• This price is a weighted average of different electricity prices. We assume 81% of LD PEV charging happens at home (Borlaug et al., 2020) and is paid at the average residential electricity rate. Moreover, electric vehicles are often charged at favorable time-of-use rates, if available, that provide discounted electricity during certain hours of the day (usually at night) and align well with electric vehicle charging needs (Kaluza et al., 2016). We assume 50% of home charging takes advantage of time-of-use rates and that these provide a 75% price saving, based on (Borlaug et al., 2020). We assume the remaining 19% of charging happens at public stations, for which costs and business models are variable. We assume 14% of charging is at workplaces or community chargers and is paid at a rate based on commercial electricity prices, and 5% of PEV charging is en route and is paid at the current DC fast charge price, which is estimated to be $0.27/kilowatt-hour (Borlaug et al., 2020). The table below summarizes the assumptions and costs used in the LD PEV charging, national grid mix scenario.

Charging Cost and Scenario Assumptions for LD PEV Charging

Charging LocationDetailsElectricity Price (cents/kWh)Share
Home (L1 & L2)Residential rate12.940.5%
Time-of-use rate (75% of residential rate)9.740.5%
Workplace/community (L2)Workplace/community LCOC,
based on Commercial Rate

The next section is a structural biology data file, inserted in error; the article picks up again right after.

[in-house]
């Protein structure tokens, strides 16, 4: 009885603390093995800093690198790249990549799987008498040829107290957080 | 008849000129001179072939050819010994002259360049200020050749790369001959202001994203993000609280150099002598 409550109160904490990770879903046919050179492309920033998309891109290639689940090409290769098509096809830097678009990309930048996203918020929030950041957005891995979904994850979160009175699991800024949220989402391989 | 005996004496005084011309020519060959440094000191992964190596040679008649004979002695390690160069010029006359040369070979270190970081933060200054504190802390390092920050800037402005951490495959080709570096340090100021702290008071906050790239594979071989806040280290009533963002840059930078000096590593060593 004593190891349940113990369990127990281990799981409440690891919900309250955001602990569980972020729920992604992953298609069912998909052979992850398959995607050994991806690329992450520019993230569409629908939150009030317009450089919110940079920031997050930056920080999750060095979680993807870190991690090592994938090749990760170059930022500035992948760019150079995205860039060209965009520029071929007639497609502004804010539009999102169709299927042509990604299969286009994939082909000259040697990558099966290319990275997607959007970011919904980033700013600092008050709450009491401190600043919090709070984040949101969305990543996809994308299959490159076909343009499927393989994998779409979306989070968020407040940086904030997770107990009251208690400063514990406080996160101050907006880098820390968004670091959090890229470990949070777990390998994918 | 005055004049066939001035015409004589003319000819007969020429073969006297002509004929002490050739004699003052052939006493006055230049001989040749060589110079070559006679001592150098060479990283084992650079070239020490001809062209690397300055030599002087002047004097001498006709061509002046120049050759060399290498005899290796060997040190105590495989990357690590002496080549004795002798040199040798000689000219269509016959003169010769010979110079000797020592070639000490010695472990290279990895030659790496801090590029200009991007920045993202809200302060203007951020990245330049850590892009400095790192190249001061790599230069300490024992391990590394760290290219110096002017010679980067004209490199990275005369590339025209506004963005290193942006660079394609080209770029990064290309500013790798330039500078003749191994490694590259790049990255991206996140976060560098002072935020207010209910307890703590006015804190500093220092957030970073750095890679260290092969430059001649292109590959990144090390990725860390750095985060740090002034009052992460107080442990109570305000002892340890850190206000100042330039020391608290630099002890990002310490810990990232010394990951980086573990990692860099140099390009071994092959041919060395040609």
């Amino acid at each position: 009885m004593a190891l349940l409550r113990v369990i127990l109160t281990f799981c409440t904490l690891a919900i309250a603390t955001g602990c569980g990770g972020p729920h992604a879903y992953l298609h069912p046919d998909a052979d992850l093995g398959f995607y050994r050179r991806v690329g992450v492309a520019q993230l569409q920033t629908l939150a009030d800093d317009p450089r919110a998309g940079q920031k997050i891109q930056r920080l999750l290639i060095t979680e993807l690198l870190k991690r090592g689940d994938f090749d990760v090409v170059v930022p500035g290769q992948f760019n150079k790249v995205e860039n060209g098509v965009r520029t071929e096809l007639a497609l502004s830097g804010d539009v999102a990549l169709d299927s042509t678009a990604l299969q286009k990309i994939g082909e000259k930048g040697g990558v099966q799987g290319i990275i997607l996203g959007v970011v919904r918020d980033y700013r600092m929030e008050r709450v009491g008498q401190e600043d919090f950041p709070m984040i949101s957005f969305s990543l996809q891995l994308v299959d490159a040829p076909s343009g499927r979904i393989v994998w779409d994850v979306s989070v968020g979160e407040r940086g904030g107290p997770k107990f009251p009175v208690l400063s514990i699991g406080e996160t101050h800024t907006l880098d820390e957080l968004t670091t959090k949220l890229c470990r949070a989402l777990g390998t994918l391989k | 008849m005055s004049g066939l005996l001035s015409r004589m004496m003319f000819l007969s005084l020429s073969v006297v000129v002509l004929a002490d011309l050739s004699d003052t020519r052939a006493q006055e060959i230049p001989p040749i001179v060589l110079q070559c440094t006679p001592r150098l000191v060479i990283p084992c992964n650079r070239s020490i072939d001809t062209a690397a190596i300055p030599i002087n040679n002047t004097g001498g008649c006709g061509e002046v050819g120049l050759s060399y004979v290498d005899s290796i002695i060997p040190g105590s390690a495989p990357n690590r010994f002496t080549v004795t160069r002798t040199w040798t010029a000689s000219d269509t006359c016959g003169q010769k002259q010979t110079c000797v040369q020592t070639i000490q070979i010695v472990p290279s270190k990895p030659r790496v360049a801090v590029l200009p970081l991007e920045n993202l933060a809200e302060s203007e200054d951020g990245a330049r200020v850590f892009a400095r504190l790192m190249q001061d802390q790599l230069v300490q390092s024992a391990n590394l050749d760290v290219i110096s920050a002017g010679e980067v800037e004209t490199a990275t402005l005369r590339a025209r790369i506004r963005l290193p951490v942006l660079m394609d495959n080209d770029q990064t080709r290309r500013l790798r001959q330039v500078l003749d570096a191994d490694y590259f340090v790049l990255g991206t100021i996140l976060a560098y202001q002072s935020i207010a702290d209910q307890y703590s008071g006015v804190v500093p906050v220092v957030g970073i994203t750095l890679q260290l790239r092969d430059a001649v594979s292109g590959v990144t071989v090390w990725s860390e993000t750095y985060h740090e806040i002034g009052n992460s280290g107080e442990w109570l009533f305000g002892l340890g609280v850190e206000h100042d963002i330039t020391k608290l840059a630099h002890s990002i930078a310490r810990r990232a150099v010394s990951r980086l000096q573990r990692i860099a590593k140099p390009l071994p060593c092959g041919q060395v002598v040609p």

14.914.0%
En route (DCFC)DC fast charge (50–150 kW)275.0%
  • The additional LD PEV charging high-cost case is included to explore the sensitivity of LD levelized cost of driving to electricity price. The high-cost case represents a scenario with no time-of use rates. The price is calculated using the home, workplace, and public charging shares above (with no time-of-use rates).
  • The additional LD DC fast charging scenario is based on the estimated price of DC fast charging of $0.27/kilowatt-hour under high cost assumptions (Borlaug et al., 2020). The higher cost assumptions are used as an upper bound on electricity prices.
  • In the LD PEV levelized cost of driving (LCOD) calculation:
    • We include residential charger equipment and installation costs.
    • We assume plug-in hybrid electric vehicles use 50% Level 1 and 50% Level 2 residential chargers, and battery electric vehicles use 16% Level 1 and 84% Level 2 residential chargers (Borlaug et al., 2020).
    • We assume charger costs for Level 1 at $0 and Level 2 costs at $1,836 (Borlaug et al., 2020). These costs are included in addition to the vehicle capital cost in the LCOD calculation.
    • We assume the technology will last the life of the vehicle.